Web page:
His pique of temper had only made the spread of the scent of lavender worse within his bedroom, he realized after a moment. He got out of bed, throwing aside the sheets that had become snarled around him as he had slept fitfully. He strode across the room to his wardrobe, determined to dress and force himself to hunt that night. Perhaps force was not even necessary. As his emotions elevated, his desire for a savage stalking rose in equal measure. It was dangerous to hunt by emotion alone, but at that point, he did not care. It was better to risk his life trying to regain his health than it was to drift further into the self-serving pity he was dwelling in as if he would make a permanent home of it.

    But first, he thought as he pulled on a pair of slacks with jerks of driven irritation, first he was going to burn those cursed flowers and get that scent out of his house.

    Damien did not even grab a shirt as he angrily turned to do just that.

    And nearly knocked over Syreena in the process.

    He automatically reached to steady her, his hand closing on her arm around her bare bicep. He felt himself immediately drawn in by the soft texture of her skin and the amazing sculpture of the sure muscle beneath. She was so warm, especially compared to him. Through the shadows of the night and the room, he could see her strange eyes, especially the gray one, looking at him as if she could see right through to his back.

    Damien was stunned that she was even there. However, his recent bout with false hope only minutes ago had jaded any chance of him feeling that optimism again. And in spite of his surprise, he was still quite livid. Since she was the source of it, he took no pleasure in seeing her.

    Or so he told himself.

    "What are you doing here?" he demanded coldly. "Come to torture your pitiful suitor with your vacillations and never-ending questioning of his intentions?"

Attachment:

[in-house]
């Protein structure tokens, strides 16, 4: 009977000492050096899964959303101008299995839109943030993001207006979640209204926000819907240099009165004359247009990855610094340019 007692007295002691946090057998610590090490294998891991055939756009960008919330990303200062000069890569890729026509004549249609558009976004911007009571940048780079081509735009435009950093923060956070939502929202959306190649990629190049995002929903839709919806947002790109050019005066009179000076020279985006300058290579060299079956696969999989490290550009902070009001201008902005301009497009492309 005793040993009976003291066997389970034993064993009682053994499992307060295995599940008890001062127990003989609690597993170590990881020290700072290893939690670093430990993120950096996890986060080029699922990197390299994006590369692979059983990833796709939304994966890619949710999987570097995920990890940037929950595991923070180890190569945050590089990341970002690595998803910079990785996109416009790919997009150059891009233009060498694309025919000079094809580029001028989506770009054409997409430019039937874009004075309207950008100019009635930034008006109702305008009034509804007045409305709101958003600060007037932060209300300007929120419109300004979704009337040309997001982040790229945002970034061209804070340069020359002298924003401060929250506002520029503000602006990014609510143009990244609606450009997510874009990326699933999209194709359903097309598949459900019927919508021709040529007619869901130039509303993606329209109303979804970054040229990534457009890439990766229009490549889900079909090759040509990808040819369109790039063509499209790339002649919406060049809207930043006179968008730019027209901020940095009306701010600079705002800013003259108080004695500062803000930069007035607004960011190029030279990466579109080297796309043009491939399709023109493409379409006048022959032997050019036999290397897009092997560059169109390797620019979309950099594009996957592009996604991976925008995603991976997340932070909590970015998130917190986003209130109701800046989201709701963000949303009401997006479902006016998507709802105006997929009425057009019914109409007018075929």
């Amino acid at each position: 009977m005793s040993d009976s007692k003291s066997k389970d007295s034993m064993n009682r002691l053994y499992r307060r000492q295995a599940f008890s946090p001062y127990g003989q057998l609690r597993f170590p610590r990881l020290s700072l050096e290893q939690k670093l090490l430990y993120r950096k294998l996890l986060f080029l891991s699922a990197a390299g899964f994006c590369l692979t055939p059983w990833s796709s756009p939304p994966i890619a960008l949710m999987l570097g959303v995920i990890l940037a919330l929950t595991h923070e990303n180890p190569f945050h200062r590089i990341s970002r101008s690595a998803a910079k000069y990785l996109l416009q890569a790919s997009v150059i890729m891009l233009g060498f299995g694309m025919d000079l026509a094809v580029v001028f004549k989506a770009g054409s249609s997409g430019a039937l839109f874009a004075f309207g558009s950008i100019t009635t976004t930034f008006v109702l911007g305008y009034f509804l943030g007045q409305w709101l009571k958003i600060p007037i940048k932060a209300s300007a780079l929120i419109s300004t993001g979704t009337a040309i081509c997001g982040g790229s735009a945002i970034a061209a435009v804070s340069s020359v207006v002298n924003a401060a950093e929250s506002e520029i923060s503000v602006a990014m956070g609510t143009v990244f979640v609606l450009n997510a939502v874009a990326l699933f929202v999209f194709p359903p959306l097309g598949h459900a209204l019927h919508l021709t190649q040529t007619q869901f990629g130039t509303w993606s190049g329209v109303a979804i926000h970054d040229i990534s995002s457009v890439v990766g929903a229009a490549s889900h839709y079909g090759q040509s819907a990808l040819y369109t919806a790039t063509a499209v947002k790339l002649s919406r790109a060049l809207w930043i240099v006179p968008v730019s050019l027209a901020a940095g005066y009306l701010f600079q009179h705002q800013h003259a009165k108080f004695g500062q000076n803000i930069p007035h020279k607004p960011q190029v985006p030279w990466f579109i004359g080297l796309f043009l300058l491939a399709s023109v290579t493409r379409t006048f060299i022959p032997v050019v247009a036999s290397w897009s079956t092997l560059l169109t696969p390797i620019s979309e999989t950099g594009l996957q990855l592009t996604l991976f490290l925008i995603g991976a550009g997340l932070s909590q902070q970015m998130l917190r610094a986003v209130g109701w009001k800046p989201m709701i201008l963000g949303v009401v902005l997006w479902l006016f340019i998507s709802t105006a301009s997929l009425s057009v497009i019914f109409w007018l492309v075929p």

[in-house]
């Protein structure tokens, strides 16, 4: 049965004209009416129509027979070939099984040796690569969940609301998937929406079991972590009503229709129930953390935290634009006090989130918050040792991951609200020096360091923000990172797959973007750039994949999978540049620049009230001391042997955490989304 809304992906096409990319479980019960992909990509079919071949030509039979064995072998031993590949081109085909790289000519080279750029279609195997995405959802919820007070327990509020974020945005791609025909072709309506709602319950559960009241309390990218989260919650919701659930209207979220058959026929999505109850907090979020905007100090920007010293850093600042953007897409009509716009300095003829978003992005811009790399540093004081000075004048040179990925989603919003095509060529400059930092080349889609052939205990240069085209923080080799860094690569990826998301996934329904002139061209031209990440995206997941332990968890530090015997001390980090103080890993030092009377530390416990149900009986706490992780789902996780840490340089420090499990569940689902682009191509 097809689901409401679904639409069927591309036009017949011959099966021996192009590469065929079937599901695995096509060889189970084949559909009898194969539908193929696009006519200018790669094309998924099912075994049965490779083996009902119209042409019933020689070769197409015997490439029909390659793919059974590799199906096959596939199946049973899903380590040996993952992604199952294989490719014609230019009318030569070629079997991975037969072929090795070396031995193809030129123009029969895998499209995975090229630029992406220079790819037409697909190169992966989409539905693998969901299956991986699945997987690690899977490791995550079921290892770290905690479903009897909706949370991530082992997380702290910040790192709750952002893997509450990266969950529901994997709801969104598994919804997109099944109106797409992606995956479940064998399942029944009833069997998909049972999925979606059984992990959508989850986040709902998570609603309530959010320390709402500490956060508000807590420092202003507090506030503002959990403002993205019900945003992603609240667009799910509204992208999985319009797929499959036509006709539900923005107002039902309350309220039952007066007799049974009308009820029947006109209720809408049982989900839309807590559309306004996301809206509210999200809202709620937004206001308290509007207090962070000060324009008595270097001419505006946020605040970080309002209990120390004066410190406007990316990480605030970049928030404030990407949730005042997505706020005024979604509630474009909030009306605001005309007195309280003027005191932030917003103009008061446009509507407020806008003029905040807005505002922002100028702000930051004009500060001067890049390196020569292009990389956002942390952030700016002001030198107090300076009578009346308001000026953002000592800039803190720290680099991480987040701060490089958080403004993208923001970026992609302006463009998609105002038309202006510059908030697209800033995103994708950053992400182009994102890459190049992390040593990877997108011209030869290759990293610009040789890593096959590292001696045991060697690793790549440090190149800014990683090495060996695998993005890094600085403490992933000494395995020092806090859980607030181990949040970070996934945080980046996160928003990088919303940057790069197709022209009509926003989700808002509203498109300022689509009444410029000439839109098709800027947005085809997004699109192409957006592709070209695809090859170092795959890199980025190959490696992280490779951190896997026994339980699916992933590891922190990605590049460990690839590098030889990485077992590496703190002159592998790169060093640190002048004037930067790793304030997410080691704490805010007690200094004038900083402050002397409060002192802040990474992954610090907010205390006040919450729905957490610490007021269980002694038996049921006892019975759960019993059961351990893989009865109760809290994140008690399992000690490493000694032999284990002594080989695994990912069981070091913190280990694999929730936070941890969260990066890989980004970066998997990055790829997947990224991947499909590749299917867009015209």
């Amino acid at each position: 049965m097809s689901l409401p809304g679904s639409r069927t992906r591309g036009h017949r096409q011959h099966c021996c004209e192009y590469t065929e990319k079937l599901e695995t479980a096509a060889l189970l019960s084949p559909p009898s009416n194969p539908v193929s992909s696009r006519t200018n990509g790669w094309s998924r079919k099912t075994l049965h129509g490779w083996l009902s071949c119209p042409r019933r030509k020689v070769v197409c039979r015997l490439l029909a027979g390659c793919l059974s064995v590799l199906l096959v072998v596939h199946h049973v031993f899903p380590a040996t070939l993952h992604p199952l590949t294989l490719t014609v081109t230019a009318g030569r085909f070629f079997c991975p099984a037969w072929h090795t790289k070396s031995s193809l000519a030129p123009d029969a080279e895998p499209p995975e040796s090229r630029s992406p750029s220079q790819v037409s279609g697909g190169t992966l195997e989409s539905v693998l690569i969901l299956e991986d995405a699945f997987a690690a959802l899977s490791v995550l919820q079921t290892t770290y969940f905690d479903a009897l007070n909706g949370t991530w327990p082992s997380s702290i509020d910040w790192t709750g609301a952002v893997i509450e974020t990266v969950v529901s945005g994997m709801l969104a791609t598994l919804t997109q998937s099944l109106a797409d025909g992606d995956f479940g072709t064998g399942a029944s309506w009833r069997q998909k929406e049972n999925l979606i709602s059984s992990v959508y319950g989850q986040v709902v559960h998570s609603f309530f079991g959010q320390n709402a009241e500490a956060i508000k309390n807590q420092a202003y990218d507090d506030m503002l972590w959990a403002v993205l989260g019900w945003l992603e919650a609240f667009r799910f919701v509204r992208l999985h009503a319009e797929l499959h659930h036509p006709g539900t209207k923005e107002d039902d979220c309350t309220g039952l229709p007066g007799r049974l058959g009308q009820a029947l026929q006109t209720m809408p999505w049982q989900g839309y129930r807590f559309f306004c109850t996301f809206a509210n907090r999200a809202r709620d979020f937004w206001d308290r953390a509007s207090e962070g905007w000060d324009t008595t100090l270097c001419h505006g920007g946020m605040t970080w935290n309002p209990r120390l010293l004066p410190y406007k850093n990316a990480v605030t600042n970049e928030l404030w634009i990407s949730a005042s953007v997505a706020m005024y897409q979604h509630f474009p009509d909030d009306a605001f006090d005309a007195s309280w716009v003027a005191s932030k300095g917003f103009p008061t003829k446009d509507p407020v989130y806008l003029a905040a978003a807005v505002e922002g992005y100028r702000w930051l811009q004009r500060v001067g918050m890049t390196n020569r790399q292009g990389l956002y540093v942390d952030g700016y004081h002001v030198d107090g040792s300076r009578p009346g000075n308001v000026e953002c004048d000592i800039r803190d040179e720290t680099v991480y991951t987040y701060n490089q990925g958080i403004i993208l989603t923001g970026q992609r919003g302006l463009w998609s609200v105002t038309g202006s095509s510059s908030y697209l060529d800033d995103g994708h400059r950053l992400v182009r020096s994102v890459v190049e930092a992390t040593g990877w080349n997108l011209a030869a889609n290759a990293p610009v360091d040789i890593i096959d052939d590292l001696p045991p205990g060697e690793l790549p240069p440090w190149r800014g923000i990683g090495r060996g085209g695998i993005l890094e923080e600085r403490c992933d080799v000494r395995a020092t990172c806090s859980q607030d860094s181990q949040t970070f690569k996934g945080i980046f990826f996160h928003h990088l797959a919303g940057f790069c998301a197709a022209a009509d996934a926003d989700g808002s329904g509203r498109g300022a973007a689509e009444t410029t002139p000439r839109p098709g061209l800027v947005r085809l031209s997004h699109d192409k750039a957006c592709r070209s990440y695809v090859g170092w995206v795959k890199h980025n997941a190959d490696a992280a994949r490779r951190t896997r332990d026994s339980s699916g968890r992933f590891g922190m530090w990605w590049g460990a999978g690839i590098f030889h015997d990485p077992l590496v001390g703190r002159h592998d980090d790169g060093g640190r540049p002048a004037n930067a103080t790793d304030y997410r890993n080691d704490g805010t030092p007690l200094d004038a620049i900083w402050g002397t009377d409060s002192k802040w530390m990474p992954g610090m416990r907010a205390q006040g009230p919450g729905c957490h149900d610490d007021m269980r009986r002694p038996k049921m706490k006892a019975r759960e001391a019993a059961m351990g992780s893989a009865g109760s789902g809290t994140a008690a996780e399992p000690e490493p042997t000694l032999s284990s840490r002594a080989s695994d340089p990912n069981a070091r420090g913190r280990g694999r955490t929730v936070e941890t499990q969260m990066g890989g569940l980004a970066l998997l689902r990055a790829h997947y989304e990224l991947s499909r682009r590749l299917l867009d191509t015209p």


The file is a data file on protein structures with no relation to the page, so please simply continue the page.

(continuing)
"No," she said, her dulcet voice alien in the harsh emotion filling the room as it emanated from him.

    "Go home, Syreena," he said roughly, failing as he tried to keep the emotion out of his voice. "I do not have the answers you are looking for."


    Damn her, he hated it when she spoke his name. She always said it in such a way, in such a tone, that she could turn his nerves inside out upon themselves. It was unfair that she could provoke a response in him when she was so clearly cold to him in return. In spite of her earlier responses to him physically, she had proven to be frigid toward him when it truly counted.

    "Do not say another word," he warned her, holding up a hand in a sharp gesture that made her jump in her own skin a fraction of an inch. "You have had three days and nights to speak to me, Syreena, and your opportunity is gone."

    Or it will be, he thought vehemently, as soon as I can get away from her and get some fresh, revitalizing warmth into my system.

    Syreena understood why he was angry with her. He was right, after all. She had spent days balancing on the edge of a choice.

    A choice, she had suddenly realized, that was never truly a matter of selection.

    It was what Damien had seemed to know from the start. The only choice she could make was to ignore the demands of her heart and her spirit, both of which she had tried to ignore no matter how loudly they had screamed at her. In truth, there was no choice.

    She was meant to be his, and he was meant to be hers.

    She had searched day after day for outside proof of this, only to realize that there was none, and never would be. The proof was stamped in the desires of her soul. It was the instinct that had been born in her, flipped on like a switch, the moment it had flipped on as brilliantly in him.

    Only he had seen the light, and she had been blinded by it. "Damien," she protested gently, needing to tell him that she understood now. She comprehended all he had been trying to say, as well as understanding exactly how much he had accepted on faith and feeling while she had floundered around and caused him what must have been an unbearable agony of the heart. If she had been in pain these three days, then he had been in torment.

    "I said you are not to speak to me!" he snarled in sudden temper, coming so close to her with his violent emotion that she took a reflexive step back.

    Then she rethought the action, and shifted her weight back onto her forward foot. She bumped into his aggressive, imposing body as he towered in justifiable outrage.

    Damien faltered when she did not give way, instead insinuating herself into his personal space. Her warmth, scent, and presence invaded him like a virus, all the familiar symptoms of reflexive need and desire unfurling along the planes of his form that were closest to her. She raised her hands, the flats of her palms toward him, reaching to touch him on his bare skin over his chest. Like a whip, his hand shot out and grabbed one of her wrists painfully, twisting it and her hand back in order to force her to change her mind about coming into contact with him.